Latent Tuberculosis Infection: A Guide for Primary Health Care Providers
Targeted Testing for Tuberculosis
Targeted testing is an essential TB prevention and control strategy that is used to identify, evaluate, and treat persons who are at high risk for latent tuberculosis infection (LTBI) or at high risk for developing TB disease once infected with M. tuberculosis. Identifying persons with LTBI is important to the goal of TB control and elimination because treatment of LTBI can prevent infected persons from developing TB disease and stop the further spread of TB. All testing activities should be accompanied by a plan for appropriate follow-up medical evaluation and treatment. Necessary medical evaluation and treatment resources need to be identified before testing activities begin. Unfocused population-based testing is not cost-effective or useful and leads to unnecessary treatment. TB testing activities should be conducted only among high-risk groups, with the intent to treat if LTBI is detected. Once TB disease has been excluded, treatment of LTBI should be offered to patients regardless of their age, unless medically contraindicated.
However, there may be instances in which health care providers are asked to test individuals who are not necessarily regarded as high risk (e.g., daycare center workers, teachers, and U.S.-born students). A few simple questions will help health care providers assess a patient’s risk for LTBI. Appendix A contains a sample risk assessment tool.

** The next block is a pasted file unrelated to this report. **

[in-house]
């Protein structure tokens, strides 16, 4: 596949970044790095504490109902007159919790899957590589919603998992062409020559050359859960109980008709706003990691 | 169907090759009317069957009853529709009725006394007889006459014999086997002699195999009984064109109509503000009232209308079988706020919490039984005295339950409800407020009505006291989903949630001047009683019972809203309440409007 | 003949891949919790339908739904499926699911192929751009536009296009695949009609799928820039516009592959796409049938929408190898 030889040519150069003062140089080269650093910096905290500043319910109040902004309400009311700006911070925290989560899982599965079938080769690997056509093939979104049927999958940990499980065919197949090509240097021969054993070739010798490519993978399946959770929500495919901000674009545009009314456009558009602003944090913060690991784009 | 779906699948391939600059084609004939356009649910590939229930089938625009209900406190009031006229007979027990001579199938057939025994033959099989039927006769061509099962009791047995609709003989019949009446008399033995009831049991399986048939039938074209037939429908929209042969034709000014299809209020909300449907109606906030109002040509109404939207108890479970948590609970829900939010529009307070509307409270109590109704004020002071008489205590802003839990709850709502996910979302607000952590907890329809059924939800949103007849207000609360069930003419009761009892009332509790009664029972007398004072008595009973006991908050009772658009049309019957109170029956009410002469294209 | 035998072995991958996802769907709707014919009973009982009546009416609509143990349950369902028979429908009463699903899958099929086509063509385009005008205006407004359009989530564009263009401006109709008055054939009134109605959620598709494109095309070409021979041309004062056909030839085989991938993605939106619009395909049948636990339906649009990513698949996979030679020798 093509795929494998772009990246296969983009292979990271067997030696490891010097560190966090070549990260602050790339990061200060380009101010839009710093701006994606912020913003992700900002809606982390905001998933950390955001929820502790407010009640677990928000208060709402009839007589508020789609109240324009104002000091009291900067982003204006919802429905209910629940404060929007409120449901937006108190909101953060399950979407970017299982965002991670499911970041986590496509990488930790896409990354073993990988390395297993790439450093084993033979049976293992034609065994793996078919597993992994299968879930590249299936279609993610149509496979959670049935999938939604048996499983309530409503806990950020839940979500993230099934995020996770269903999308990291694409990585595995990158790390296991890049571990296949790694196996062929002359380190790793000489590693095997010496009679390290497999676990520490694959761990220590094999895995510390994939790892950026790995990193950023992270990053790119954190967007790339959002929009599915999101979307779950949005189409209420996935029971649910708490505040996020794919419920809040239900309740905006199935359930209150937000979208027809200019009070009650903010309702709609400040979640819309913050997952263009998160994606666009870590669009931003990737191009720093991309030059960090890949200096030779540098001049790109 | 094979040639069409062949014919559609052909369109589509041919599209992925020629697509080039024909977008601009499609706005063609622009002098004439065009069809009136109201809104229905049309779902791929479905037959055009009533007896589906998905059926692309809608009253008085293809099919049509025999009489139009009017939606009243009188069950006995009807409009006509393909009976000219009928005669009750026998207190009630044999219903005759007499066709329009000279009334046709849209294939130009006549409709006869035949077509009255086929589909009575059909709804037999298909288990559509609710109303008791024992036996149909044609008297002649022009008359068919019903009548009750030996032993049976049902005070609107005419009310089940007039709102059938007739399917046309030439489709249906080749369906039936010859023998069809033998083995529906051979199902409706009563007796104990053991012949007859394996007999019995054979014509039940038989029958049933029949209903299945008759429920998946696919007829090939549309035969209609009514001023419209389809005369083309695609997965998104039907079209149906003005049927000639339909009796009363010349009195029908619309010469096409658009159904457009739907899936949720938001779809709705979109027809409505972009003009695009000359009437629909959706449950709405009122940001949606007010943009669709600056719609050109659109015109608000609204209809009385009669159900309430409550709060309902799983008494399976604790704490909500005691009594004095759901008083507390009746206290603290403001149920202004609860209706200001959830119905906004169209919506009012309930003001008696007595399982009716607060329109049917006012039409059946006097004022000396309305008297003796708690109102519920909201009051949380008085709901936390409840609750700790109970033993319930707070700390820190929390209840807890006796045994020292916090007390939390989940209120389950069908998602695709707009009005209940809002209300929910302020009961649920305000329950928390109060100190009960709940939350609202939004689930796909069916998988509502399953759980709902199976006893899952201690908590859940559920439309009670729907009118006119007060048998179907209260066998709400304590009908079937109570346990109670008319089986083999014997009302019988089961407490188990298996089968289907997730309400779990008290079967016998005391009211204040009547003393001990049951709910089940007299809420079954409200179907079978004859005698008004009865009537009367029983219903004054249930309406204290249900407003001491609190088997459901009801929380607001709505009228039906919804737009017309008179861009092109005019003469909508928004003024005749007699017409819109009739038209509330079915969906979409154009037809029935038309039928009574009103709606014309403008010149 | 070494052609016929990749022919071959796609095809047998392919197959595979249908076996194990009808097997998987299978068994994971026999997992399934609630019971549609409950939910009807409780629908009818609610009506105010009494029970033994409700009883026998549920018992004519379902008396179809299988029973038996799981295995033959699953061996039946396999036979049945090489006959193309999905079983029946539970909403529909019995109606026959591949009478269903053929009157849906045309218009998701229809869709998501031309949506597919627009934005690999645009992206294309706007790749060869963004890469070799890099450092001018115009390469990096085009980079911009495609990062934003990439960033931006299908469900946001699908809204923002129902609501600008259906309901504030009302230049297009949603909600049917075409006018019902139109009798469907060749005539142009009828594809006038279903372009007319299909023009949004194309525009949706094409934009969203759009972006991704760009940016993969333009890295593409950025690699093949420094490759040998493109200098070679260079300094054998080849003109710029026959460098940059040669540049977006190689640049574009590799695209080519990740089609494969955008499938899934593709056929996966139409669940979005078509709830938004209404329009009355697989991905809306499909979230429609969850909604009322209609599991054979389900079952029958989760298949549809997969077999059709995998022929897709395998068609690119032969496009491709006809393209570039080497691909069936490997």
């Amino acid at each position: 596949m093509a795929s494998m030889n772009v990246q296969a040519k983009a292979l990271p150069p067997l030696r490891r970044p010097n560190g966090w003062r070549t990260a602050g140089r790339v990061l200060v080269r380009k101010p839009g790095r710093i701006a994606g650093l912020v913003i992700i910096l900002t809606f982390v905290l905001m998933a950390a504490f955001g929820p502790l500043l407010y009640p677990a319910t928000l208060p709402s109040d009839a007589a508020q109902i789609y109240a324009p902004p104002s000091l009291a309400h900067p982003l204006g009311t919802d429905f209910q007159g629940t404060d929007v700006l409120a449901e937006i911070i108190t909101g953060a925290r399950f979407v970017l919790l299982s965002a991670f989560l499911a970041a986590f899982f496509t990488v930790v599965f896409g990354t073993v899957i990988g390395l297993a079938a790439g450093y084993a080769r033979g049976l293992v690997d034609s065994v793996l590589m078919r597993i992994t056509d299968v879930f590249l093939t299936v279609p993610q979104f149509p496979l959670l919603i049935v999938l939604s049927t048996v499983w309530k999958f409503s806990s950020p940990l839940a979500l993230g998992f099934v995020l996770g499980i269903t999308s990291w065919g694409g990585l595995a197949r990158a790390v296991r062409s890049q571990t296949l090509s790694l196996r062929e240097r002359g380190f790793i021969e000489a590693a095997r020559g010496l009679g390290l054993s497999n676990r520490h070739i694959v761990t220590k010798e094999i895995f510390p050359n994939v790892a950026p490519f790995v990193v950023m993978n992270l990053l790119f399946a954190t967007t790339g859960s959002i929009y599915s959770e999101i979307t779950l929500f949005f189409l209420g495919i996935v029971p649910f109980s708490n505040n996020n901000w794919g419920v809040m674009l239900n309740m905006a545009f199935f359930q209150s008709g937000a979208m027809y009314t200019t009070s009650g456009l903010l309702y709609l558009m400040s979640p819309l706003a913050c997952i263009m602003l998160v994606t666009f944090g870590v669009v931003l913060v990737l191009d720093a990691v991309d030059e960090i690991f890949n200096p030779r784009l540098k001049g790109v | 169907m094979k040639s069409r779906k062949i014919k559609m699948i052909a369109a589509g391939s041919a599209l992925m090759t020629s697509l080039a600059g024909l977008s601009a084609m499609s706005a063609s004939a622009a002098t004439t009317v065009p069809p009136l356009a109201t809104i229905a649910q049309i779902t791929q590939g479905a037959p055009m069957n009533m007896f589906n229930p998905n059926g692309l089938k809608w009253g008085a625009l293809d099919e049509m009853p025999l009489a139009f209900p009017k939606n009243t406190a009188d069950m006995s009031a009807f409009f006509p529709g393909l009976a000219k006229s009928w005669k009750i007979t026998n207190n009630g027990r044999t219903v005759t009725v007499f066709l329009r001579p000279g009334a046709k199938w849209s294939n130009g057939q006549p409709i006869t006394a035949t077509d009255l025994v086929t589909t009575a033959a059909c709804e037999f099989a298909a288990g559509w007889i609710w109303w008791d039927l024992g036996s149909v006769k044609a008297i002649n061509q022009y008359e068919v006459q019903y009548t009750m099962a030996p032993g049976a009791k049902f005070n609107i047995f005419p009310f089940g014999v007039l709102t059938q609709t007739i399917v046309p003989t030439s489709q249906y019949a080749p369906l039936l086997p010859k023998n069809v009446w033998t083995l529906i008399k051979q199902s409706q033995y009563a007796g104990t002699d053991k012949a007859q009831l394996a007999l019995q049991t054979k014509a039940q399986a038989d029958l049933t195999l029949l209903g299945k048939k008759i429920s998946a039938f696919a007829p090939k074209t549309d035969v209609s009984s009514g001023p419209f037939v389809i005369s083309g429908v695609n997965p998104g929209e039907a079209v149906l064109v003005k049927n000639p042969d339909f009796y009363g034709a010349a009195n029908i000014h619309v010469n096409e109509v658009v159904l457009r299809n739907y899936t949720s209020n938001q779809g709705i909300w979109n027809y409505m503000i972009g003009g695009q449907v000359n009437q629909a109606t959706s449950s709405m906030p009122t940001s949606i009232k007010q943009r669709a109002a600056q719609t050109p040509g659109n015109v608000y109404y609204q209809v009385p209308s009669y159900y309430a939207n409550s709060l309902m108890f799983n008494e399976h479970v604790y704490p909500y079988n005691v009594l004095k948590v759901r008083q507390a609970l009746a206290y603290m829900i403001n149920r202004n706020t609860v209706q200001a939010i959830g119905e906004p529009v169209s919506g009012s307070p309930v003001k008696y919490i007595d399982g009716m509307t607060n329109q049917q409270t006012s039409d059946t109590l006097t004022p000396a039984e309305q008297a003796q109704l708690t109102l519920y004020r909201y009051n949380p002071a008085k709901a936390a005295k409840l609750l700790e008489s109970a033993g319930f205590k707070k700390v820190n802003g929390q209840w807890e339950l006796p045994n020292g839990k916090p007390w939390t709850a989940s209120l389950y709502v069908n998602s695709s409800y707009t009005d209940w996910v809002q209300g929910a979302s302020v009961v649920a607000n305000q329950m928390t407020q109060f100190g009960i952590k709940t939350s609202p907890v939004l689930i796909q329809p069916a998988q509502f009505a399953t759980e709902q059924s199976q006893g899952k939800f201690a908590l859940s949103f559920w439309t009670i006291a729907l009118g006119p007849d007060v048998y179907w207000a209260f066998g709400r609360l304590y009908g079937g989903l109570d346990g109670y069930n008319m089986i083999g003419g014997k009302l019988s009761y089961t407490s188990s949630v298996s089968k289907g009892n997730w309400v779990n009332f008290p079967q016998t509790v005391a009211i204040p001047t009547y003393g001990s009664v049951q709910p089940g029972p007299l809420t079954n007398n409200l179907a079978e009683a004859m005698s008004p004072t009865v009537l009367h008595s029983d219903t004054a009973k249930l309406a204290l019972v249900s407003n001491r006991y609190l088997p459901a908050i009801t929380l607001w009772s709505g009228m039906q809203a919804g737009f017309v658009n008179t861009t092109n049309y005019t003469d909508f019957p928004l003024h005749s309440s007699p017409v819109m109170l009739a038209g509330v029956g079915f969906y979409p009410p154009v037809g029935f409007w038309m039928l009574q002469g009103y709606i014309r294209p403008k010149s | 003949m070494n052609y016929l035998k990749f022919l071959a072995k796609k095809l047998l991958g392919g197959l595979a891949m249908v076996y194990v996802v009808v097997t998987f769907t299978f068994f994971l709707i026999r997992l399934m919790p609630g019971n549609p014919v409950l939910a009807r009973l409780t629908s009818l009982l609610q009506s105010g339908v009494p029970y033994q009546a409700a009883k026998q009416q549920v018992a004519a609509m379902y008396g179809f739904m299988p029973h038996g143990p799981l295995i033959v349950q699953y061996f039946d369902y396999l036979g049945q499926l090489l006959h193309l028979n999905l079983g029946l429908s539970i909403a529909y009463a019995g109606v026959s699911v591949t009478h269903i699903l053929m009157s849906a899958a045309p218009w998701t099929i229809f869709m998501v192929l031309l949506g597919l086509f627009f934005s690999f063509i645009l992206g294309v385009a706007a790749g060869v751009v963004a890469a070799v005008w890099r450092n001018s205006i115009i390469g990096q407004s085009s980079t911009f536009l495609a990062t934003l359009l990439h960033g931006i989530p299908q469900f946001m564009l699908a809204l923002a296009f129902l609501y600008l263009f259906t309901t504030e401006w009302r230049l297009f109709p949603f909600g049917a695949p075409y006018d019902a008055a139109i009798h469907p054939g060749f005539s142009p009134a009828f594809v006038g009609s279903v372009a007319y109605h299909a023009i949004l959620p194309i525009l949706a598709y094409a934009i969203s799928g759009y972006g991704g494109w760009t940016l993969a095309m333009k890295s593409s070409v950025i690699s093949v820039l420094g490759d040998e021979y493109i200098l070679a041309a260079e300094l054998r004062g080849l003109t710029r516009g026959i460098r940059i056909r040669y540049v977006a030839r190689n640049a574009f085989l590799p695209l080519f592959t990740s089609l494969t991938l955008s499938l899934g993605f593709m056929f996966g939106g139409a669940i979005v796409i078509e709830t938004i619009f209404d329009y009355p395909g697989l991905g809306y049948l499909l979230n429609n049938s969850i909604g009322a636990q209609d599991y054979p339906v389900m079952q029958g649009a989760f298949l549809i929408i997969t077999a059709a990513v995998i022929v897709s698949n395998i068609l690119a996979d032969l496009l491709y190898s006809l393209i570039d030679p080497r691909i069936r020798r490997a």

Currently, there are 2 testing methods available for the detection of M. tuberculosis infection in the United States:
- Mantoux tuberculin skin test (TST)
- Interferon-gamma release assays (IGRAs)
Two U.S. Food and Drug Administration (FDA) approved IGRAs are commercially available in the United States:
- QuantiFERON®-TB Gold-in-Tube test (QFT-GIT)
- T-SPOT®.TB test
Generally, persons at risk for developing TB disease fall into 2 broad categories:
- Those who have an increased likelihood of exposure to persons with TB disease
- Those with clinical conditions or other factors associated with an increased risk of progression from LTBI to TB disease
Persons at risk for exposure to persons with TB disease include the following:
- Known close contacts of a person with infectious TB disease
- Persons who have immigrated from TB-endemic regions of the world (see Appendix B)
- Persons who work or reside in facilities or institutions with people who are at high risk for TB, such as hospitals that care for TB patients, homeless shelters, correctional facilities, nursing homes, or residential facilities for patients with HIV infection/AIDS
Also at risk are those with certain conditions and other factors associated with progression from LTBI to TB disease. These conditions and factors include the following:
- HIV infection
- Injection drug use
- Radiographic evidence of prior healed TB
- Low body weight (10% below ideal)
- Other medical conditions, such as:
- diabetes mellitus
- chronic renal failure or on hemodialysis
- jejunoileal bypass
- solid organ transplant
- head and neck cancer
- conditions that require prolonged use of corticosteroids or other immunosuppressive agents such as TNFα antagonists
- Recent TST converters (that is, persons with baseline testing results who have an increase of 10 mm or more in the size of the TST reaction within a 2-year period).
- Infants and children under the age of five years who have a positive TB test result
*Of note, the risk of progression is greatest in the first 1 or 2 years after infection.